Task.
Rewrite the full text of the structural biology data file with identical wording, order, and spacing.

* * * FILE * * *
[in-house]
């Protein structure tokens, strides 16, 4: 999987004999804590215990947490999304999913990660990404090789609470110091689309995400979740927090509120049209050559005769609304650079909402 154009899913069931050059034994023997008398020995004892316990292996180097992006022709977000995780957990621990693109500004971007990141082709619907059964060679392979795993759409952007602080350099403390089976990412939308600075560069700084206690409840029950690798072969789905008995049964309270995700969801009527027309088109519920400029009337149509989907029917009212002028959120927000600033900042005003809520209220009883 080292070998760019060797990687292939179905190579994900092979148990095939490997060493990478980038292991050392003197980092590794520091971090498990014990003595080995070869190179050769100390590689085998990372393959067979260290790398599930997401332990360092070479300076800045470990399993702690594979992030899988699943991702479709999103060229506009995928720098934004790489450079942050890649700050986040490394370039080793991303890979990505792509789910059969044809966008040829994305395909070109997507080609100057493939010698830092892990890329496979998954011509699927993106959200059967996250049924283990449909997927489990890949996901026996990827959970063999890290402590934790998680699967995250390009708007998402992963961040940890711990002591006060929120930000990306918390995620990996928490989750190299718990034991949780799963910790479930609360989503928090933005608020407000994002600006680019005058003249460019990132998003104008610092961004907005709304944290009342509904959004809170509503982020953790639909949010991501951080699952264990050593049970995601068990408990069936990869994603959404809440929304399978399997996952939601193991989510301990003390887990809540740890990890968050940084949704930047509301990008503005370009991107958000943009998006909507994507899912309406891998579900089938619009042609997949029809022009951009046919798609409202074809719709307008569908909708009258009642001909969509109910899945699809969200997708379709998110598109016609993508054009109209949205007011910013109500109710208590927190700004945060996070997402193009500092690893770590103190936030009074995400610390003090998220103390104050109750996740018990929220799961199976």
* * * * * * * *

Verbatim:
[in-house]
């Protein structure tokens, strides 16, 4: 999987004999804590215990947490999304999913990660990404090789609470110091689309995400979740927090509120049209050559005769609304650079909402 154009899913069931050059034994023997008398020995004892316990292996180097992006022709977000995780957990621990693109500004971007990141082709619907059964060679392979795993759409952007602080350099403390089976990412939308600075560069700084206690409840029950690798072969789905008995049964309270995700969801009527027309088109519920400029009337149509989907029917009212002028959120927000600033900042005003809520209220009883 080292070998760019060797990687292939179905190579994900092979148990095939490997060493990478980038292991050392003197980092590794520091971090498990014990003595080995070869190179050769100390590689085998990372393959067979260290790398599930997401332990360092070479300076800045470990399993702690594979992030899988699943991702479709999103060229506009995928720098934004790489450079942050890649700050986040490394370039080793991303890979990505792509789910059969044809966008040829994305395909070109997507080609100057493939010698830092892990890329496979998954011509699927993106959200059967996250049924283990449909997927489990890949996901026996990827959970063999890290402590934790998680699967995250390009708007998402992963961040940890711990002591006060929120930000990306918390995620990996928490989750190299718990034991949780799963910790479930609360989503928090933005608020407000994002600006680019005058003249460019990132998003104008610092961004907005709304944290009342509904959004809170509503982020953790639909949010991501951080699952264990050593049970995601068990408990069936990869994603959404809440929304399978399997996952939601193991989510301990003390887990809540740890990890968050940084949704930047509301990008503005370009991107958000943009998006909507994507899912309406891998579900089938619009042609997949029809022009951009046919798609409202074809719709307008569908909708009258009642001909969509109910899945699809969200997708379709998110598109016609993508054009109209949205007011910013109500109710208590927190700004945060996070997402193009500092690893770590103190936030009074995400610390003090998220103390104050109750996740018990929220799961199976």